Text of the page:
U.S. District Judge Teena Campbell ruled this week that construction should proceed on a new freeway interchange at I-15 and 11400 South.
South valley commuters should heave a sigh of relief.
In fact, all commuters and taxpayers along the Wasatch Front should be relieved. Had the judge ruled in favor of a group of Draper and South Jordan residents who were seeking to halt the project, the Utah Department of Transportation would have had trouble proceeding with many of its road construction projects. That's because the lawsuit challenged the mathematical formulas UDOT uses to justify the need for new or wider roads. Campbell ruled that those formulas are valid, and that they satisfy environmental regulations.
The lawsuit sought to compel UDOT to consider the impact other nearby interchanges have had on the environment, and claimed it would destroy wetlands and agricultural lands. The residents also contend the interchange is being built primarily for the benefit of Wal-Mart and Home Depot, which are under construction nearby.
People have a right to sue, of course. But to complain about highway construction in the south end of Salt Lake County is like complaining about the amount of sand being used to sandbag the swelling banks of a flooded river. Anyone familiar with that end of the valley understands how rapidly it is growing and how tense drivers can become when traffic backs up during peak times. If the recently completed I-15 reconstruction project has a down side, it is that the residents of this section of the valley still find themselves in a bottleneck each afternoon trying to cram onto the few existing offramps.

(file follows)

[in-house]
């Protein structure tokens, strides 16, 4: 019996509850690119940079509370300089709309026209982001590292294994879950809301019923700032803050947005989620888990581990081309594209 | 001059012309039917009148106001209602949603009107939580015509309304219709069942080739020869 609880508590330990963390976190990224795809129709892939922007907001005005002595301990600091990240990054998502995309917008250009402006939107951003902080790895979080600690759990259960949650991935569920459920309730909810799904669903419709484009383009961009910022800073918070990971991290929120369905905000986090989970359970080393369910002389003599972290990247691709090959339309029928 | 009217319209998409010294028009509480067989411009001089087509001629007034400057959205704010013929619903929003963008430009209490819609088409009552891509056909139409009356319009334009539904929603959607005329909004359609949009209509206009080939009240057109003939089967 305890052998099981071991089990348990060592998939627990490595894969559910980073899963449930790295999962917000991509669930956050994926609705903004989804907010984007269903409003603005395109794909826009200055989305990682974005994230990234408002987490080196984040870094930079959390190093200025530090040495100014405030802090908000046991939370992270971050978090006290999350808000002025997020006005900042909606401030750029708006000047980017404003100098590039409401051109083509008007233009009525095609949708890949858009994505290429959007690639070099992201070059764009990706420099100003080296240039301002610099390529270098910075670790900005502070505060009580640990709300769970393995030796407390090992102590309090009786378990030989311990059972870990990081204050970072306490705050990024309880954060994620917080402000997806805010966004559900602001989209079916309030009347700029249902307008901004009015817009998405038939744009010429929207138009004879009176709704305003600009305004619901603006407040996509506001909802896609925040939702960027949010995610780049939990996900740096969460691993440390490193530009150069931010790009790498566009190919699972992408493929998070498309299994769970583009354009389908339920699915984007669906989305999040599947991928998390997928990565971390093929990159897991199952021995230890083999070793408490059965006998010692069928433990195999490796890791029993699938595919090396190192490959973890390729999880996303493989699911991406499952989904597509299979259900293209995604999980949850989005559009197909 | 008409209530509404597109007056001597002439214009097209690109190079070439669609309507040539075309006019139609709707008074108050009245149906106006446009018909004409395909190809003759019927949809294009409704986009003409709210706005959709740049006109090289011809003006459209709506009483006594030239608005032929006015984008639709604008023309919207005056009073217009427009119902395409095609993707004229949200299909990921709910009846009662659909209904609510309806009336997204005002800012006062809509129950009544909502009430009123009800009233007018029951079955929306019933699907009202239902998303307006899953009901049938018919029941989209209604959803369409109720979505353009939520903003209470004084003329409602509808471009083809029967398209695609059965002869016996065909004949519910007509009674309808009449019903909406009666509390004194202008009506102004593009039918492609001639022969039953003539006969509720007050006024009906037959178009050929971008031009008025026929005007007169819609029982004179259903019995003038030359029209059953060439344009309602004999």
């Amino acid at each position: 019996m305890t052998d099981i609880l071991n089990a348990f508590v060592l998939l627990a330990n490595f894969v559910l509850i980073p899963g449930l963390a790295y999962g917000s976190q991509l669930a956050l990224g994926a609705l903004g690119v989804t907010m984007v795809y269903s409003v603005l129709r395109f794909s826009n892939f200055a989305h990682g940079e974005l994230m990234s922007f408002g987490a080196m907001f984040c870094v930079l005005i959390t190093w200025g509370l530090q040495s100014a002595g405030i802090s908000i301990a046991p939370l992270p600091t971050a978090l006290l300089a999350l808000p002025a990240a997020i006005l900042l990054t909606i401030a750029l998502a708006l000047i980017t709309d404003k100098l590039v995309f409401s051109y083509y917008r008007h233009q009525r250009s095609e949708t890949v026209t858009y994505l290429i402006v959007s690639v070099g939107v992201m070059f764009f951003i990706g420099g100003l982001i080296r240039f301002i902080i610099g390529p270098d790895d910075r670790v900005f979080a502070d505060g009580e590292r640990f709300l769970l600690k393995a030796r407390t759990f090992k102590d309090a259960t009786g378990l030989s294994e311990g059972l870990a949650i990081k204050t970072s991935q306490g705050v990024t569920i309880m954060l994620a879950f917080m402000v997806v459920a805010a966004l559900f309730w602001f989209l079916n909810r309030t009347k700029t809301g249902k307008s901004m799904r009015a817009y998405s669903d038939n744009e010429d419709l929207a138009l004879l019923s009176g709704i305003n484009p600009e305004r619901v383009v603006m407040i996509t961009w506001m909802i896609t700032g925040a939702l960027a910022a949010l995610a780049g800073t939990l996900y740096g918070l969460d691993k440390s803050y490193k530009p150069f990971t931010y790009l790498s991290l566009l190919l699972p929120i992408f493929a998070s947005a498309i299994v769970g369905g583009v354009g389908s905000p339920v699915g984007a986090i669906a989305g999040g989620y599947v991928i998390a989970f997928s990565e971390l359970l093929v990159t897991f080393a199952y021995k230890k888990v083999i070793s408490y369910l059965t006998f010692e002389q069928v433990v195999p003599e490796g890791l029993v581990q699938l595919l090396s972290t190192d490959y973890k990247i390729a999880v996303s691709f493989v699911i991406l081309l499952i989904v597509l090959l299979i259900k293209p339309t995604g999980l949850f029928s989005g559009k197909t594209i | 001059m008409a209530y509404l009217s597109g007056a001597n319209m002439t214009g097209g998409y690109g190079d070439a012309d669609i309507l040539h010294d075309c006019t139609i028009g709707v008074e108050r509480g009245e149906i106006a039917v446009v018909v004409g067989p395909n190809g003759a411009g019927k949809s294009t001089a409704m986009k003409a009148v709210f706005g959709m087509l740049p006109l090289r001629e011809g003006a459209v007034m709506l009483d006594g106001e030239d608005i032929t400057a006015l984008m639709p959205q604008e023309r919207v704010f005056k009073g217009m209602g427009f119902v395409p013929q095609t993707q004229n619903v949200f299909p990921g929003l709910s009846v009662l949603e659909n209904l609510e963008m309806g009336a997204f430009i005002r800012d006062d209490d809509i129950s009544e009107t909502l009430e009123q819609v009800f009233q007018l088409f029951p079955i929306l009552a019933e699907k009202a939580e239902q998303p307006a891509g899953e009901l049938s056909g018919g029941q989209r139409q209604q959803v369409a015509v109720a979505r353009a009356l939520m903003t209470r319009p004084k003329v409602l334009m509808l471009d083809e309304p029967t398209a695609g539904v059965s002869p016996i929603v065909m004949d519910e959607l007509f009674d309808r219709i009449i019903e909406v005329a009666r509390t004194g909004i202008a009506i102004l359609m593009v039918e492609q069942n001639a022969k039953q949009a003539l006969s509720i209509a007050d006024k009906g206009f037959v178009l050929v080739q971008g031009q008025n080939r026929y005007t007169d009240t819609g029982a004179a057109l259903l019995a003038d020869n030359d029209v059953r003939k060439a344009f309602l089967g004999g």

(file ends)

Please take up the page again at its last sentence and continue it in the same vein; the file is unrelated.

Large retailers would not build in the area without a strong residential base to provide customers. Large retailers also heighten an already existing demand for road access. UDOT officials argue, correctly, that growth from residential and commercial construction in the area justifies the need for a new interchange.
The truth is, growth always will impact the environment. Intelligent and well-planned growth can reduce the damage and preserve a measure of open space and wetlands.
To stand against the tide of growth in the south end of the valley, and the infrastructure needs it causes, is counterproductive and unrealistic.